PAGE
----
Local Government Contract Extensions and Variations, and Ministerial Notice Not Required

Executive summary


Western Australia’s 148 local government entities (entities) spend billions of dollars each year on purchasing a wide range of goods and services. A significant number of these purchases involve contracts.

Procurement contracts vary in complexity, value, duration and risk, but all benefit from a strong approach to contract management. Robust contract management processes centred around the principles of probity, accountability and transparency help to ensure that contracting is effective, meets the standards expected by the community and the Parliament and provides good value for money for the ratepayer.

Comprehensive policies and good management of contract extensions and variations are essential to achieving these outcomes. It is important for all entities to maintain a summary of their contracts in a register or database (hereafter referred to as register), with all key contract details, to help effectively manage contract extensions and variations. This is essential from an accountability perspective and also assists entities in meeting their financial reporting obligations.


At 5 entities there was insufficient documentation to demonstrate that extensions or variations were given due consideration, so we were unable to conclude if they were appropriately managed. At 3 entities, some extensions did not have evidence of contractor performance reviews, and at 3 entities some variations were not approved by delegated officers.

Most entities need to enhance their policies with comprehensive guidance. All entities’ contract registers lacked key information essential to effective monitoring of contractual obligations.

What we did

The focus of this audit was to assess if entities adequately managed extensions and variations to their contracts, and if they maintained comprehensive summaries of their contracts.

We assessed the policies, procedures and practices for managing contract extensions and variations at 8 entities of varying sizes in both metropolitan and regional Western Australia. We assessed the following criteria:

  • Do entities have adequate policies and procedures for managing contract extensions and variations?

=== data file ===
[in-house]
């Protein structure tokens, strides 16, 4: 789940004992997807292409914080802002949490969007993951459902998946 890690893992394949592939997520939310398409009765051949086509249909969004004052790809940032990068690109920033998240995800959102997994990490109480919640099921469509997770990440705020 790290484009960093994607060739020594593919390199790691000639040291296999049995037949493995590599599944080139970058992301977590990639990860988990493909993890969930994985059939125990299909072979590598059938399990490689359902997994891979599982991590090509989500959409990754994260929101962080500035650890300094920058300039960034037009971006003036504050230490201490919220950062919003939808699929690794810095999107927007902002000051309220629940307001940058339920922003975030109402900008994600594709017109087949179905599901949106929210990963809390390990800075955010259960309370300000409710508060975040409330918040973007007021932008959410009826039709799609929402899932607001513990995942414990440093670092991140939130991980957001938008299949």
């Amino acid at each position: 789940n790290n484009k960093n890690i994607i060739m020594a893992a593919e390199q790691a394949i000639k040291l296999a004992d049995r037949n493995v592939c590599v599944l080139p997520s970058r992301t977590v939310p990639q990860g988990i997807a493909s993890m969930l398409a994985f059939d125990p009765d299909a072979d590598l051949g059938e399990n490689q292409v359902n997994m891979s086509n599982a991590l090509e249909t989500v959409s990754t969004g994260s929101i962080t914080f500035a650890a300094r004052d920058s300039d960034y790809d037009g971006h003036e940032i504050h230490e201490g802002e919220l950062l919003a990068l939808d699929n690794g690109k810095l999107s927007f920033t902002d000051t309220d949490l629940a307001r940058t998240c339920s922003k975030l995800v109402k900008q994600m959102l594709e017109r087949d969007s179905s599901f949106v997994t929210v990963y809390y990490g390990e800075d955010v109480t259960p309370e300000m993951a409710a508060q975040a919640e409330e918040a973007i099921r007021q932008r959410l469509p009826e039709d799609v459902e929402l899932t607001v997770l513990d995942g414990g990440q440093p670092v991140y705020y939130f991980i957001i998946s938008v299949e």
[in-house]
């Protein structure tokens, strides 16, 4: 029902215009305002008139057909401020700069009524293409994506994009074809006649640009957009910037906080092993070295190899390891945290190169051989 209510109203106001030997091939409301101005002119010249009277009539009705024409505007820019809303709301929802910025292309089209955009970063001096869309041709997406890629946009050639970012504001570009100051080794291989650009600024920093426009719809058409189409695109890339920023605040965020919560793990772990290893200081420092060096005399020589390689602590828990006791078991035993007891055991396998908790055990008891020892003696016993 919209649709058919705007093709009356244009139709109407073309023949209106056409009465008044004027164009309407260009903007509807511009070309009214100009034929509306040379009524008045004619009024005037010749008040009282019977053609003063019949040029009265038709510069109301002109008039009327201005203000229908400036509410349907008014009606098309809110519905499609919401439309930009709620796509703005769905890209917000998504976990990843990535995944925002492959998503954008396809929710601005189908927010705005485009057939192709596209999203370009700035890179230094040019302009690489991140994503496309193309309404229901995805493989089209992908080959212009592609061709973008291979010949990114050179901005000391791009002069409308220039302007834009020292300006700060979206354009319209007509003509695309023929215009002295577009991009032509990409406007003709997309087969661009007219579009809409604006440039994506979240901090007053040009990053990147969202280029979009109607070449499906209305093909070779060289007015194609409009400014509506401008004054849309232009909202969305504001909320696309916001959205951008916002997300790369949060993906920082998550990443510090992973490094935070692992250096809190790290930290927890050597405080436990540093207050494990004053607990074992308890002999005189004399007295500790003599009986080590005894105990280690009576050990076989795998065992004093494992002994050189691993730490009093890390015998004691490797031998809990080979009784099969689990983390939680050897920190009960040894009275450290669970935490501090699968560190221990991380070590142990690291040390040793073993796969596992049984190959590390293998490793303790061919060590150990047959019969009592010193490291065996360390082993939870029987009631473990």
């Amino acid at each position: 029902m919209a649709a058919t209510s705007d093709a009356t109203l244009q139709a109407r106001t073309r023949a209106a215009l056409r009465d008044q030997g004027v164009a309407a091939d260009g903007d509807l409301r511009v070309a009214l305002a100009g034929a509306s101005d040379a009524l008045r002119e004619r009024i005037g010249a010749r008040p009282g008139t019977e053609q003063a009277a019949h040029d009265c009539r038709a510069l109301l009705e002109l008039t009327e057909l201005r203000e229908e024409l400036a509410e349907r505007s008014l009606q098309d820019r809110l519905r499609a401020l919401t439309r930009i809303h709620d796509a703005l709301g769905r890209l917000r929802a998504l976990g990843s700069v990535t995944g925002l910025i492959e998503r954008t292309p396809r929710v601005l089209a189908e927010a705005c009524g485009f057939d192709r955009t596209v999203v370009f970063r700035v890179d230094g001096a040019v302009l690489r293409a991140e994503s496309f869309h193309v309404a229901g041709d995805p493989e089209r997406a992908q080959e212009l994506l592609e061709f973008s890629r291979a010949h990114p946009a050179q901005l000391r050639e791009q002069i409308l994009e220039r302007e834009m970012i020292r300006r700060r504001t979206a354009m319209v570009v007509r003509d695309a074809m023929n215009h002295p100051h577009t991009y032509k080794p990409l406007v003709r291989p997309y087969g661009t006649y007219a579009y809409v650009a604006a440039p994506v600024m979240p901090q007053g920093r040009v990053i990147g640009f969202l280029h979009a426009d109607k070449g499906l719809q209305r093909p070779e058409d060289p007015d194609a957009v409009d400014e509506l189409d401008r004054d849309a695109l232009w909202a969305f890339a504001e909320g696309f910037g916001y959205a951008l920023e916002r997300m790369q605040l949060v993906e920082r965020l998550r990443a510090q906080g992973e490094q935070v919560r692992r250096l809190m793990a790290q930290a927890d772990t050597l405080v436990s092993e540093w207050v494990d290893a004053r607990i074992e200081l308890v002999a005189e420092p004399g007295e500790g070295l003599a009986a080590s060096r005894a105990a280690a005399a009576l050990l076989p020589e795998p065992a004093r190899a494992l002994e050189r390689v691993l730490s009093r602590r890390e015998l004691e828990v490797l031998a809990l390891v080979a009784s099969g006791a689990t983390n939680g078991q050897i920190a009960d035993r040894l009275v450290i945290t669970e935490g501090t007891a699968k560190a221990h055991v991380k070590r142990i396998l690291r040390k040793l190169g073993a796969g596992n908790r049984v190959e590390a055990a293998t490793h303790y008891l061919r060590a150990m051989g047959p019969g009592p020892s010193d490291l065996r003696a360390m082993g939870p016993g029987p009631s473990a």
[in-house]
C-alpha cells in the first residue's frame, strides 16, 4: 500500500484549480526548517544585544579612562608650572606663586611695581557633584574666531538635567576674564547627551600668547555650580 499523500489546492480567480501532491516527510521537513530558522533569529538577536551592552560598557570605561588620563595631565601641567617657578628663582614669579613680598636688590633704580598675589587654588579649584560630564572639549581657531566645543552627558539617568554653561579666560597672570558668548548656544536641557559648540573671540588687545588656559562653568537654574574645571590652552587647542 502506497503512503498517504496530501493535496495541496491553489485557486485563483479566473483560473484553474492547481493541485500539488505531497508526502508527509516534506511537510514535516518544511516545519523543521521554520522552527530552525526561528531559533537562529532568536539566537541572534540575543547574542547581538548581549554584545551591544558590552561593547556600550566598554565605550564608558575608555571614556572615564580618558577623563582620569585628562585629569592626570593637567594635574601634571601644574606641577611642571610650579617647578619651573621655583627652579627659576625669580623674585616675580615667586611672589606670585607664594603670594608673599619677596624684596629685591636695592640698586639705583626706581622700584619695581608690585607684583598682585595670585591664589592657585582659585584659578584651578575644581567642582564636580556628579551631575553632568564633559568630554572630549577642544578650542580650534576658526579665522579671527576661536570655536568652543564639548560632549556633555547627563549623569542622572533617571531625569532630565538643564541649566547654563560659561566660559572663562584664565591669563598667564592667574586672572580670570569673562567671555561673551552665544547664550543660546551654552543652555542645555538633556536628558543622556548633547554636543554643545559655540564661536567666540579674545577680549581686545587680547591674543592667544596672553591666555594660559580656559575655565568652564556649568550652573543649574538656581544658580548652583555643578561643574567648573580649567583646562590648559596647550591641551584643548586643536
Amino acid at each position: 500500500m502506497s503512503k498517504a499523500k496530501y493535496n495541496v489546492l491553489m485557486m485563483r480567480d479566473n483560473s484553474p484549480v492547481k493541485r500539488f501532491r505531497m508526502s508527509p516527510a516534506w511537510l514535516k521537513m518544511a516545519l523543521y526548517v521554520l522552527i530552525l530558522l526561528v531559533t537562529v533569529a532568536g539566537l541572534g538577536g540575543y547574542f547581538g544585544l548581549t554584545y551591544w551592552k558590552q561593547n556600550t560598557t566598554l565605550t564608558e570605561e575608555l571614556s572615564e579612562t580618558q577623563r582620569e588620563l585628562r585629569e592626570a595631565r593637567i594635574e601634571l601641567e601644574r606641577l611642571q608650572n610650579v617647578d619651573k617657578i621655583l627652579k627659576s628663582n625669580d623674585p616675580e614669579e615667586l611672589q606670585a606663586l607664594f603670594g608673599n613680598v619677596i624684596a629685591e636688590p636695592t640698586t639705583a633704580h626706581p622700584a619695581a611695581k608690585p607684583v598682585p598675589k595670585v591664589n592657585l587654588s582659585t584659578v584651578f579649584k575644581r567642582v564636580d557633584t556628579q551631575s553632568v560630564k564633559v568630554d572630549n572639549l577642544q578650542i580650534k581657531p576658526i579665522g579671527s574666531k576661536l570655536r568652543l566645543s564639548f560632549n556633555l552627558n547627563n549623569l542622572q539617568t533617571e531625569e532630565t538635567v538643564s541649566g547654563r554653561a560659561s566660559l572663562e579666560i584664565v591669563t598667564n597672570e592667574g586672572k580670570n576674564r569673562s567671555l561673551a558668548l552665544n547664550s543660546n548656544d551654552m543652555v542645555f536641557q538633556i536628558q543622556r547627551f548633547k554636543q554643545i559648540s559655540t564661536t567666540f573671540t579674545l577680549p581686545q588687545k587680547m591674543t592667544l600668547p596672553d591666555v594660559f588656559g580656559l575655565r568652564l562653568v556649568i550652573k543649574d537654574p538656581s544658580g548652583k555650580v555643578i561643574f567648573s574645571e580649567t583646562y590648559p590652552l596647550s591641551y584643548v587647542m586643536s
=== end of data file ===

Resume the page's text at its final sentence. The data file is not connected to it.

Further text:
• Do entities have complete and accurate summaries of their contracts?
  • Are entities adequately:
    • controlling contract extensions, including the review of contractor performance before extending contracts
    • controlling contract variations, and determining if a variation significantly changes the original scope of the contract
    • complying with management approved delegations before a contract is extended or varied?

When testing against these criteria, we had regard for Part 4 of the Local Government (Functions and General) Regulations 1996, which deals with the provision of goods and services, and includes specific requirements relating to contract extensions and variations. In addition, we expected entities to meet the principles of the Local Government Act 1995, which requires entities to have policies, and to keep proper accounts and records. We also had regard to the broader principles of good internal control and governance and general better practice principles that help reduce procurement risks and support value for money.

The audit focused on whether controls were in place to support effective management of contract extensions and variations after a contract was finalised. It was not designed to review the adequacy of procurement processes undertaken prior to the signing of the original contracts.

The following 8 entities were included in this audit:

City of Bayswater (Bayswater)
City of Kwinana (Kwinana)
City of Rockingham (Rockingham)
City of Swan (Swan)
Shire of Narrogin (Narrogin)
Shire of Wagin (Wagin)
South Metropolitan Regional Council (SMRC)
Town of Cottesloe (Cottesloe)

Source: OAG

Table 1: Entities included in the audit

We assessed contract extensions and variations processed from 1 January 2018 to the date of the audits, in mid-2019.

Detailed findings have been reported to audited entities. Their audit committees should follow up to ensure audit findings and recommendations are appropriately addressed by management in a timely manner.

We conducted this audit under section 18 of the Auditor General Act 2006 and in accordance with Australian Auditing and Assurance Standards. The approximate cost of undertaking the audit and reporting was $177,500.

Page last updated: May 4, 2020

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